How Food Feels
There are so many foods we are supposed to stay away from, or at least limit, according to experts in the industry. Depending on which dietitian, nutritionist, physician, book, or PBS special you are currently in alignment with, here are some of the possible things to steer clear from: fats, red meat, all meat, carbs, anything not organic, anything not locally grown, all processed foods, MSG, hydrogenated oils, dairy, salty snacks, sugary snacks, alcohol, corn syrup, any grain that is not a whole grain, white anything (flour, rice, bread, sugar, pasta), preservatives and on and on. But I have an idea.
While there is a good possibility that many of the different eating guidelines have merit, before you pick which foods to embrace and which to throw away, do something really awesome. Instead of basing your decision on logical arguments from all the external authorities, decide first how foods feel—to you. Here’s your provocation. This week intend to be fully present and mindful of you and your food before, during, and after you eat. How does your food look? Does your whole body want it or simply your taste buds? How does it smell? Is your body asking for something different instead? Can you really taste the food or are you rushing through it? Then, and this is the important part—10 to 20 minutes after you have eaten, simply notice how you feel physically, mentally, and emotionally. Are you sluggish or energized? Do you have any aches? Are you mentally clear or foggy? Do you feel “deadened” and numb or frisky and alive? Don’t make it a judgmental, criticism thing, just notice how you are doing. You may uncover something that can be really helpful.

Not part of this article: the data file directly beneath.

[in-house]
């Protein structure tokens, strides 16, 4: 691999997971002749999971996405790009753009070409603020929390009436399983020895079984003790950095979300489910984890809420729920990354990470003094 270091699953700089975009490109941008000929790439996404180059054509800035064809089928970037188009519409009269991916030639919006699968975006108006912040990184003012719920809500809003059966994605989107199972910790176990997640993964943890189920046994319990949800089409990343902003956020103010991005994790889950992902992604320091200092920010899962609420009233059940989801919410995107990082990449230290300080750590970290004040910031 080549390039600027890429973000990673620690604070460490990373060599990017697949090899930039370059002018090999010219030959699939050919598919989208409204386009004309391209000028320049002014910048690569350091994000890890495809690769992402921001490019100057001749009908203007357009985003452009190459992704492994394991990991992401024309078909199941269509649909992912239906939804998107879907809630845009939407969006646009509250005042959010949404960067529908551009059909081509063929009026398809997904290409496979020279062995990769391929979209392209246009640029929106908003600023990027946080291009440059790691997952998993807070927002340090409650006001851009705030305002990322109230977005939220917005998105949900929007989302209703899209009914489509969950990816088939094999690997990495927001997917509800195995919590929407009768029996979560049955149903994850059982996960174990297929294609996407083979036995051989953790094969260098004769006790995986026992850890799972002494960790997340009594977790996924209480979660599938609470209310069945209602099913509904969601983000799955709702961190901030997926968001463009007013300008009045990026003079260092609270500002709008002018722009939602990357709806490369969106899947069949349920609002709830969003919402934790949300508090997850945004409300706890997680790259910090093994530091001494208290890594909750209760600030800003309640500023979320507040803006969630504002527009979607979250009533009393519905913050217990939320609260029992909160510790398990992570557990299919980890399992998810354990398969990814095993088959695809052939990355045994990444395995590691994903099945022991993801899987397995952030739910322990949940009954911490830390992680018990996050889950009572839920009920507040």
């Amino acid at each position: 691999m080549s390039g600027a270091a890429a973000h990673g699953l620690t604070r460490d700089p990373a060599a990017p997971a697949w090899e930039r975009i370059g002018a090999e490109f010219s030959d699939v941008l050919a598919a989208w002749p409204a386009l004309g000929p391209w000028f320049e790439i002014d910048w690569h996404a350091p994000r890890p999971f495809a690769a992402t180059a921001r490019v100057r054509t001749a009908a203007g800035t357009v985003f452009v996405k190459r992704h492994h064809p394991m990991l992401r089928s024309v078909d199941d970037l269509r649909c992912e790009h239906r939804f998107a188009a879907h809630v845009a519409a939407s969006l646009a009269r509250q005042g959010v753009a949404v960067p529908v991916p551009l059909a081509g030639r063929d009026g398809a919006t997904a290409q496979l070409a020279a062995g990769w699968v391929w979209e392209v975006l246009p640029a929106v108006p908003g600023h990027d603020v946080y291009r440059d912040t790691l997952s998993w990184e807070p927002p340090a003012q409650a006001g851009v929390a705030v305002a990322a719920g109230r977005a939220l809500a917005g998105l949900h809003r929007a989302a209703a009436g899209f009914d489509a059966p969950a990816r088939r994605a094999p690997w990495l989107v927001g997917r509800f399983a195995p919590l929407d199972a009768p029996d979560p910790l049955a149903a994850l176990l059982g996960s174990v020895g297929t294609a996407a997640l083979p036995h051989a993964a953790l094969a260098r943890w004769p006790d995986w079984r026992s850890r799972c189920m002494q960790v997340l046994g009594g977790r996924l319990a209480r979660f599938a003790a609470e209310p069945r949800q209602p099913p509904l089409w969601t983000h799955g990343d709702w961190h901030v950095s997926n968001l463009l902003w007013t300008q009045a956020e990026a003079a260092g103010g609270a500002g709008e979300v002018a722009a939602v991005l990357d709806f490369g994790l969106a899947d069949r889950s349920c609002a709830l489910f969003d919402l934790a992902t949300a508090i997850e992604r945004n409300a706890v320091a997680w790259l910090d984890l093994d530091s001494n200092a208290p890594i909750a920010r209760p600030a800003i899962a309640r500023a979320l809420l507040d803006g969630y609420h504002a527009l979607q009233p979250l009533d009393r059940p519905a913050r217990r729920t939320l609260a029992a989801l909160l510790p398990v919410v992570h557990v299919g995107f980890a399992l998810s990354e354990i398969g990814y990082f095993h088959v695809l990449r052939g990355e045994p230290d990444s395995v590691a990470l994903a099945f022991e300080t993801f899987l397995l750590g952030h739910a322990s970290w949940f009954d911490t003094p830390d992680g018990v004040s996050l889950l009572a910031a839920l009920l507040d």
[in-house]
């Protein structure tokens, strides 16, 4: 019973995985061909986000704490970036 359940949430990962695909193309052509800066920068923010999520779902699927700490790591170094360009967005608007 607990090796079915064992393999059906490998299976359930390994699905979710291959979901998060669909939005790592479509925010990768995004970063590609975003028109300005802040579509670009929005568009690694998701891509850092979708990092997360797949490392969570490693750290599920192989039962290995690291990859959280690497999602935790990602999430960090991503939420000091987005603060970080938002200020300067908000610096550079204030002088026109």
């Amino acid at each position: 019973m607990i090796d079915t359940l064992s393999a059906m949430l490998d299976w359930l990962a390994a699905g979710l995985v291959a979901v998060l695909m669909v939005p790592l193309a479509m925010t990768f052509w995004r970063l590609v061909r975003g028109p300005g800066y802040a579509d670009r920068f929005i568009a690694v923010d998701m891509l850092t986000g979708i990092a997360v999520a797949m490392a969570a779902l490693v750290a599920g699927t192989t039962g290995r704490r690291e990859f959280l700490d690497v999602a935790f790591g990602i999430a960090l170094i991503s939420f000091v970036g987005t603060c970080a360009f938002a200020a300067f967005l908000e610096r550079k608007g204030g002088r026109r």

Here is what I’ve found. Generally food serves me well, unless I use it for stress-reduction or relief, then not so much. Sometimes I eat sugary food because I consciously choose to have a bit of the yummy taste. Other times I crave it and it feels not so much a conscious choice, but rather like I “need” it. Most often those times are: when I feel sleepy or drained around 3-4pm with an afternoon lull; when I feel nervous, anxious, mad, or even excited about something; when I am tired from not getting enough quality sleep; when I am low on water but don’t realize I am thirsty. When I eat something sweet at those times, it tastes good on my tongue as I eat it. It also feels like it brings me some sort of relief. Then shortly afterward I usually feel more tired, drained, sluggish, and sometimes even mean. No fun really, but it is actually cool to know—because that awareness creates my point of power to be able to choose differently if and when I want to.
Our bodies rock! Your body rocks! Notice it this week. You have the opportunity to take lavish, loving care of it. Not because you “should.” Not because you need to “guilt yourself” into it. But quite simply, because you deserve to feel good. Whether or not anyone ever told you that, it’s true. You deserve to feel good. And noticing how foods feel from inside you is an amazing and powerful way to put that knowing into practice.